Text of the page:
United States District Court, D. New Jersey
Susan D. Wigenton, United States District Judge.
before the Court is the petition for a writ of habeas corpus
of Petitioner, Shahbaz H., filed pursuant to 28 U.S.C. §
2241. (ECF No. 1). Following an order to answer, the
Government filed a response to the petition (ECF No. 6).
Petitioner did not file a reply. (ECF Docket Sheet). For the
reasons set forth below, this Court will deny the petition
is a native and citizen of Pakistan who initially entered
this county in 1998 as a non-immigrant visitor. (Document 1
attached to ECF No. 1 at 28). Petitioner remained beyond the
term of his visa without authorization, however.
(Id.). While he remained in this country, Petitioner
was convicted of theft by deception in New Jersey in 2012.
(Id.). Based on this history, Petitioner was taken
into immigration custody in May 2018, and has remained in
immigration detention since that time. (ECF No. 1 at 9). On
September 4, 2018, Petitioner was ordered removed by an
immigration judge. (Id.; see also Document
1 attached to ECF No. 6 at 1). Petitioner did not appeal, and
he therefore became subject to a final order of removal a
month later in October 2018. (Document 1 attached to ECF No.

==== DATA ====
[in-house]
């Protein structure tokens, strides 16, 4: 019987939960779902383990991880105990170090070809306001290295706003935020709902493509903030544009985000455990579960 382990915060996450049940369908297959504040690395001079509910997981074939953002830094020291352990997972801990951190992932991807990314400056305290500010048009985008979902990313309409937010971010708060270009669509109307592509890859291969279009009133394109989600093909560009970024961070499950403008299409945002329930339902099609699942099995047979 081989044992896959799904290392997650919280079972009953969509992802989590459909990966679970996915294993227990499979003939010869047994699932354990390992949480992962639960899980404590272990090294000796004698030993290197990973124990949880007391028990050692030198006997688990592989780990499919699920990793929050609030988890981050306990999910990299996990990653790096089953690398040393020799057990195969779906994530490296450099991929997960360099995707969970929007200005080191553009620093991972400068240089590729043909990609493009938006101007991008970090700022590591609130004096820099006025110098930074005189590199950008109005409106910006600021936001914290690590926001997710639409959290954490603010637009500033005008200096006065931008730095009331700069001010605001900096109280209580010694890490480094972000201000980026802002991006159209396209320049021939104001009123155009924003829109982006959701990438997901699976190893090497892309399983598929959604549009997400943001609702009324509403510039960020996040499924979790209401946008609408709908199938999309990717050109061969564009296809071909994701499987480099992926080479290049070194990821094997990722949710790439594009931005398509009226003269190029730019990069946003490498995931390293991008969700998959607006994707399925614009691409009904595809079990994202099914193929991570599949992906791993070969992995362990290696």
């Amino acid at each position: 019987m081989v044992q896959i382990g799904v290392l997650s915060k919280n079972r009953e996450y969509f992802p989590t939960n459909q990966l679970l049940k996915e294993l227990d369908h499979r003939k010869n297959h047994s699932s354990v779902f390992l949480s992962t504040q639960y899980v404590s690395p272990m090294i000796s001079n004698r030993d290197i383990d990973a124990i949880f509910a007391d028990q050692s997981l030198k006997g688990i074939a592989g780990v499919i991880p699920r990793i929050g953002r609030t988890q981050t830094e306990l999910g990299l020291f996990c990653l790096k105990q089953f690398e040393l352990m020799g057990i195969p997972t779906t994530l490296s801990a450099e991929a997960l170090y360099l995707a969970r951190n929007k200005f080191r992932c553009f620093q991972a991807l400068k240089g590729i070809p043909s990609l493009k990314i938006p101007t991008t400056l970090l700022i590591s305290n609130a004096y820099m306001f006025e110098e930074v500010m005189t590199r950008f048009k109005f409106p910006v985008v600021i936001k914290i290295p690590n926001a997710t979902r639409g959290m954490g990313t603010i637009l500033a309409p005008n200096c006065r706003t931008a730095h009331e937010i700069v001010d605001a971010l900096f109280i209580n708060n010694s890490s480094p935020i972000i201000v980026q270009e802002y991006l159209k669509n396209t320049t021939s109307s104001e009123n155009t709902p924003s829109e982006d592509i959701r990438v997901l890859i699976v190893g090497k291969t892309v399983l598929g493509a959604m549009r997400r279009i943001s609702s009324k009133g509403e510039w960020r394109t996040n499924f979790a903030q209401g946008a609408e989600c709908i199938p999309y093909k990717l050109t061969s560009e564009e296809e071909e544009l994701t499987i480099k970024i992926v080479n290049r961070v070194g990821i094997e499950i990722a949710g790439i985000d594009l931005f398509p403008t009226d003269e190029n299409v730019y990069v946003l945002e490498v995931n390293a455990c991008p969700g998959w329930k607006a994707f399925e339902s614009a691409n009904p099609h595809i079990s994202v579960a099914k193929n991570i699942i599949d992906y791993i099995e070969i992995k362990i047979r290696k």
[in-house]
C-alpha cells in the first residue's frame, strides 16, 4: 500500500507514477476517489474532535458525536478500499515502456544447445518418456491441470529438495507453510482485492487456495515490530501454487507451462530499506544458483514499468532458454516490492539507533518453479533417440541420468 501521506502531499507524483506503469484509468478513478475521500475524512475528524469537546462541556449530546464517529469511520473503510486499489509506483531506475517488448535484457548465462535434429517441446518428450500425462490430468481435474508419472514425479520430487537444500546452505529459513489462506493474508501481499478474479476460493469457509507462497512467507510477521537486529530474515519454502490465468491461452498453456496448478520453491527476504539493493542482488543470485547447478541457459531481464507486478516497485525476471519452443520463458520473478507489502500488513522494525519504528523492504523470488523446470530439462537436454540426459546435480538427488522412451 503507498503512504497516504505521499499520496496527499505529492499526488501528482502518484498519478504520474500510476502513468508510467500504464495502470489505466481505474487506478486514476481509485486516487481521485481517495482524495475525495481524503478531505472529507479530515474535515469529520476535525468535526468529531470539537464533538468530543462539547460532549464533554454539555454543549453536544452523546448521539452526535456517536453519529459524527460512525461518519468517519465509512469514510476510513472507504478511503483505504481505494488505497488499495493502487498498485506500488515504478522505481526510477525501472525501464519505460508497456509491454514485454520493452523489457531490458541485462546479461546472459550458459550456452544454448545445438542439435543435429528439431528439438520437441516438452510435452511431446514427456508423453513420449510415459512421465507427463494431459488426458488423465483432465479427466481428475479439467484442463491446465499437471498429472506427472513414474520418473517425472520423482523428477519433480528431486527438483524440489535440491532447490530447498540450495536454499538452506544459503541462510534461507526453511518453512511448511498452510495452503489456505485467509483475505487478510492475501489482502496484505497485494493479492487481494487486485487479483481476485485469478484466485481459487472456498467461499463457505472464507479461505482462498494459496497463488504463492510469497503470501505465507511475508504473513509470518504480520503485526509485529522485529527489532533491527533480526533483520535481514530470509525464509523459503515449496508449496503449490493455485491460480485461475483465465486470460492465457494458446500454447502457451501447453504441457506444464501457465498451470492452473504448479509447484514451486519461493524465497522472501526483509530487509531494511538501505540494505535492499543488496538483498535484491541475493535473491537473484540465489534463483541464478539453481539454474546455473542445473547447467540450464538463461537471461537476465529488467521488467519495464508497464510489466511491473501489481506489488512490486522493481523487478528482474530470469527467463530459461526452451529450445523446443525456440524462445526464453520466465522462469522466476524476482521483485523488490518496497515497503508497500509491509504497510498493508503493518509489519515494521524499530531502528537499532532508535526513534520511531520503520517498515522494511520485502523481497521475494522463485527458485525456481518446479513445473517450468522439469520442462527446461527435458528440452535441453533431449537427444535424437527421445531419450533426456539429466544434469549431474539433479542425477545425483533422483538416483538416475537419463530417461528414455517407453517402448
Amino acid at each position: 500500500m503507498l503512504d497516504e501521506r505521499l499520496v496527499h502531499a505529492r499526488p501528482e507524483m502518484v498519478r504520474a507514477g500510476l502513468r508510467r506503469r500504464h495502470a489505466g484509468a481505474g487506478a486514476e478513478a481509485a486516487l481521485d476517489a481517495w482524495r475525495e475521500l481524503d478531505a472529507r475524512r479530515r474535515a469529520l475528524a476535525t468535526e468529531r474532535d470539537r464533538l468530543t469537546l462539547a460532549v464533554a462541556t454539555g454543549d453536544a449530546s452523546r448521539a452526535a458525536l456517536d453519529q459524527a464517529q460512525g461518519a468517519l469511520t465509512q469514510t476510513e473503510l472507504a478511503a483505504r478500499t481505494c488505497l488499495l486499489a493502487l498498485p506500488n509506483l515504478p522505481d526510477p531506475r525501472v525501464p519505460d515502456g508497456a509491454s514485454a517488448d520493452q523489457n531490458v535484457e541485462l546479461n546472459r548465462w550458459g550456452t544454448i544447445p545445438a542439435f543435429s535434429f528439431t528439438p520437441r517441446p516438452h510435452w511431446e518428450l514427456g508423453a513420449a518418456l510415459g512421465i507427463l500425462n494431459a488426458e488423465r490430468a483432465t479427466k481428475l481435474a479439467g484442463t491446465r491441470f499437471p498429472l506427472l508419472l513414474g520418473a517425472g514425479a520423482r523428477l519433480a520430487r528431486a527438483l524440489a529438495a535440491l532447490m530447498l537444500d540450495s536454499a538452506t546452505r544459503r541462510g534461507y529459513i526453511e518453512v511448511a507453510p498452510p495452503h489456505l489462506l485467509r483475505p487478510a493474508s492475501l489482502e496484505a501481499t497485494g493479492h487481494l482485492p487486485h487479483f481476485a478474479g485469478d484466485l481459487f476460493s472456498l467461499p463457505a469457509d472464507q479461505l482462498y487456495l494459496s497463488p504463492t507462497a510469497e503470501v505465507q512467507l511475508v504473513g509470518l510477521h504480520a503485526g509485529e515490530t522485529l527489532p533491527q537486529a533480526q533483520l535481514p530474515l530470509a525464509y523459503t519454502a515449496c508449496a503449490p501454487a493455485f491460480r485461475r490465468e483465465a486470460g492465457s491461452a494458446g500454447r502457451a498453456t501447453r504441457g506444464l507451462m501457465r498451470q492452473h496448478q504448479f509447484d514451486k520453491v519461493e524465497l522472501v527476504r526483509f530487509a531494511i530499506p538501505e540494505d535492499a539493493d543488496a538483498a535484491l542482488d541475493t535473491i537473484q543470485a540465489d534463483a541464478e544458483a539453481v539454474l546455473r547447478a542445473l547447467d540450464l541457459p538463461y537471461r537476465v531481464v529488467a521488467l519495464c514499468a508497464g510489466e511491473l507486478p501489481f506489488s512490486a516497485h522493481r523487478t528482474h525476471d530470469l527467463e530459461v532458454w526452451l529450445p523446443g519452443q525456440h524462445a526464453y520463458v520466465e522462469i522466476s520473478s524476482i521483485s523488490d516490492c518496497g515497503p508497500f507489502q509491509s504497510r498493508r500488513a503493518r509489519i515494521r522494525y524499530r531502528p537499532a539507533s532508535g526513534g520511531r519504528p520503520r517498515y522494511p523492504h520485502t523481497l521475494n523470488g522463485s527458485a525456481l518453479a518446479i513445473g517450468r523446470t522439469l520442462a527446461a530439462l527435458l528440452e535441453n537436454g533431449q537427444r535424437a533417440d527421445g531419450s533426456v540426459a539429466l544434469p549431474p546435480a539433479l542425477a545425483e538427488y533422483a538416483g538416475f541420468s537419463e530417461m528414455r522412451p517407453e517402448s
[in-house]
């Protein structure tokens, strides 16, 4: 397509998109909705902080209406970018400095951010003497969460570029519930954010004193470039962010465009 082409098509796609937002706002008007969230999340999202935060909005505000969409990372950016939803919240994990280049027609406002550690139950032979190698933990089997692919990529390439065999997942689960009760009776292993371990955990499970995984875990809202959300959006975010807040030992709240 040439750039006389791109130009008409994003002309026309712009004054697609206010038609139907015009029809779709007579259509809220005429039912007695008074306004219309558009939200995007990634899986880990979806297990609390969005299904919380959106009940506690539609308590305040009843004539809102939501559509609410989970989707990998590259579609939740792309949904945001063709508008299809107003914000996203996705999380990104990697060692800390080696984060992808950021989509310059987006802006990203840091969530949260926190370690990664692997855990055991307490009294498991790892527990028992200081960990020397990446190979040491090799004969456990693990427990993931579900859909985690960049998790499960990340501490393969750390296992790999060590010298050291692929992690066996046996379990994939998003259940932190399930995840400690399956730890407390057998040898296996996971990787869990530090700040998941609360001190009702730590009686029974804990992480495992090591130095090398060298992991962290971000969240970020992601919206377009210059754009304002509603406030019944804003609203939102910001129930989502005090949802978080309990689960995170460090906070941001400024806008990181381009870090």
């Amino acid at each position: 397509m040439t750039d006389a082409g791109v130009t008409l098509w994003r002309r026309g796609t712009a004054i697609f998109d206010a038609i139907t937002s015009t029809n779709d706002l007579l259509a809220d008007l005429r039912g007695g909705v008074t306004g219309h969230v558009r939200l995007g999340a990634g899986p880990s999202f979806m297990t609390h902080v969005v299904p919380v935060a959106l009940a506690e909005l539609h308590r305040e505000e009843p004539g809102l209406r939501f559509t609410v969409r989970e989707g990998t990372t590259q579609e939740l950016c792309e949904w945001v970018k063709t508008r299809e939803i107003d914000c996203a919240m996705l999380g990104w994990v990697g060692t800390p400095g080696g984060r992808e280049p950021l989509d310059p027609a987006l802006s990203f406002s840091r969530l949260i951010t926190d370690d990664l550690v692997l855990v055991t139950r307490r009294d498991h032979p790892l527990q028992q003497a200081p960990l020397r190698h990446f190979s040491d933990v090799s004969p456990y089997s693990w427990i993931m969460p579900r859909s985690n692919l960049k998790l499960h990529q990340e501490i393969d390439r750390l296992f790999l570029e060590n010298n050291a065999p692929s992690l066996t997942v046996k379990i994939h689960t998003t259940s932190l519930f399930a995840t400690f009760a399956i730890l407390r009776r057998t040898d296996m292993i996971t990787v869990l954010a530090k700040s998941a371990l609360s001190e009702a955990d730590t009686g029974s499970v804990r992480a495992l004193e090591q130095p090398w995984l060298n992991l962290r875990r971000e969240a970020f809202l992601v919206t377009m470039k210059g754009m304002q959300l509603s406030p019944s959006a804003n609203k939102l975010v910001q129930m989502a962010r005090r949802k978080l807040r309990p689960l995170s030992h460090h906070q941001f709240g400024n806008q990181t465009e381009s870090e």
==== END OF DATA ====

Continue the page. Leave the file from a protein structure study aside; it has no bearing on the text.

6 at 1). Petitioner has been detained pursuant to 8 U.S.C.
§ 1231(a) since that time. (Id.). On April 18,
2019, Petitioner was brought before an immigration judge for
a bond hearing pursuant to the Third Circuit's decision
in Guerrero-Sanchez v. Warden York County Prison,
905 F.3d 208 (3d Cir. 2018). (Document 2 attached to ECF No.
6 at 1, 3). Following that hearing, Petitioner was denied
bond as the immigration judge found Petitioner was a flight
risk. (Id.). Petitioner does not appear to have
appealed that decision to the Board of Immigration Appeals.
(ECF No. 6 at 1-2). Ten days later, on April 28, 2019, the
Pakistani Consulate issued a travel document for Petitioner
so that he could be removed back to Pakistan. (Document 3
attached to ECF No. 6 at 1-2).
28 U.S.C. § 2241(c), habeas relief may be extended to a
prisoner only when he “is in custody in violation of
the Constitution or laws or treaties of the United
States.” 28 U.S.C. § 2241(c)(3). A federal court
has jurisdiction over such a petition if the petitioner is
“in custody” and the custody is allegedly
“in violation of the Constitution or laws or treaties
of the United States.” 28 U.S.C. § 2241(c)(3);